OCC Chief Plans Exit While Finishing Rule Forcing Oil, Gun Loans

Brian Brooks is planning to step down as acting head of the Office of the Comptroller of the Currency on Thursday as he works to finish a controversial banking rule that has riled Wall Street and Democratic lawmakers alike.

Brooks, who has been nominated to serve a full term by President Donald Trump, is leaving after eight months as acting comptroller, the OCC said Wednesday. He was elevated to the top job after Joseph Otting left the agency in May.

Early in his tenure at OCC, Brooks joined other agency chiefs in formulating a regulatory response to limit economic damage from the coronavirus pandemic. The former Coinbase Inc. executive drew more attention for shepherding financial technology firms toward charters, opening up banking to the use of digital currency and — more recently — a proposal to bar lenders from discriminating against businesses deemed undesirable. He has said he will finish that rule before he exits.

Wall Street hascriticized the OCC for the unusually short comment period provided for the “fair access” rule and for what bank lobbyists claim is a dubious legal basis for it. Some Democratic lawmakers have argued that it will force lenders to do business with industries they’d otherwise consider too risky.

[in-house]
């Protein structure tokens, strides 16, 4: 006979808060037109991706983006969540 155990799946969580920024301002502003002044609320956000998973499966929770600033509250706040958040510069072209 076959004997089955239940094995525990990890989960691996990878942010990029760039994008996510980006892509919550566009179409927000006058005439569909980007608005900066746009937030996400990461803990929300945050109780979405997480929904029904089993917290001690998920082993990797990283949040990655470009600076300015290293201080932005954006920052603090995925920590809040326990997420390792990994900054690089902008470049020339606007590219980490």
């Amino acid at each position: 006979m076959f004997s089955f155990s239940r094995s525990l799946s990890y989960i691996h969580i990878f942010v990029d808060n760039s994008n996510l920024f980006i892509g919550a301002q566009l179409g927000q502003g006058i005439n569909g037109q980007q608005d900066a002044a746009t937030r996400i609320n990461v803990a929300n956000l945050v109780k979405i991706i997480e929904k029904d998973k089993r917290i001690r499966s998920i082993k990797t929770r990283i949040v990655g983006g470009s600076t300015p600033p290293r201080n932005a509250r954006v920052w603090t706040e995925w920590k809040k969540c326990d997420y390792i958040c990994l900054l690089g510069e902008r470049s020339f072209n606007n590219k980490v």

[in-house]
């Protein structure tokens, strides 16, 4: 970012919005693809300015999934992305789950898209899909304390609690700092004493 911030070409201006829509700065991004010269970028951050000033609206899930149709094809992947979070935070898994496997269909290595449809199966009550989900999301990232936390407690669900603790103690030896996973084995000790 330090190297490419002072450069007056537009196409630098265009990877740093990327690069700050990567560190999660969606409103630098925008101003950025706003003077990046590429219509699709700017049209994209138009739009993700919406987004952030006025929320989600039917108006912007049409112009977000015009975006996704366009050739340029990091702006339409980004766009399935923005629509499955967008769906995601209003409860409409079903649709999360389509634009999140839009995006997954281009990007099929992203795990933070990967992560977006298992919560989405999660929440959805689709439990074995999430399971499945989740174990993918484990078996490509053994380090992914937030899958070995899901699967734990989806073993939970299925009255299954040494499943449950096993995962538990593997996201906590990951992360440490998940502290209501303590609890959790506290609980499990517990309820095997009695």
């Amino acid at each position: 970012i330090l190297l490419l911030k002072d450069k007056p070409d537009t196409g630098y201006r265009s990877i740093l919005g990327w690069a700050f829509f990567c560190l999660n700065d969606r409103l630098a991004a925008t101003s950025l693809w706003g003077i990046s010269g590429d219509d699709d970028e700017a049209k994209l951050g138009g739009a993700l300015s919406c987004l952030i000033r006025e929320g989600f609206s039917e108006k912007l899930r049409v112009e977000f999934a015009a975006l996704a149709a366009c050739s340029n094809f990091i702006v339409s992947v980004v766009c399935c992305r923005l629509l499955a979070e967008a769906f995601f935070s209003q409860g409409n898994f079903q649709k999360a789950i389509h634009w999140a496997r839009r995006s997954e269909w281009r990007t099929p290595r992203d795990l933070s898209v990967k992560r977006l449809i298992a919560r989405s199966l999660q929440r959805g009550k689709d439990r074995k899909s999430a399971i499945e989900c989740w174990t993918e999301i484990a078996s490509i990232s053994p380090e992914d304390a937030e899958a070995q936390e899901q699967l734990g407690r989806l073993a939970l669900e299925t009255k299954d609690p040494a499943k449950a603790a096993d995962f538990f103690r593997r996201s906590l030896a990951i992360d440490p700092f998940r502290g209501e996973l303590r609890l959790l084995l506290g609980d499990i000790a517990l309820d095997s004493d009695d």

Like his predecessor Joseph Otting, Brooks shared a history with Treasury Secretary Steven Mnuchin, all of them having worked in top roles at OneWest Bank Group. Brooks also had prior experience in Washington, having served in a senior position at Fannie Mae.

Longtime OCC official Blake Paulson, a senior deputy comptroller who is the current chief operating officer, is in line to fill in as acting head of the agency until President-elect Joe Biden nominates a candidate to become permanent comptroller.

Brooks said in the Wednesday statement he’s proud to have led the agency in “extraordinary times” and that Paulson will be a “stable, capable hand.”

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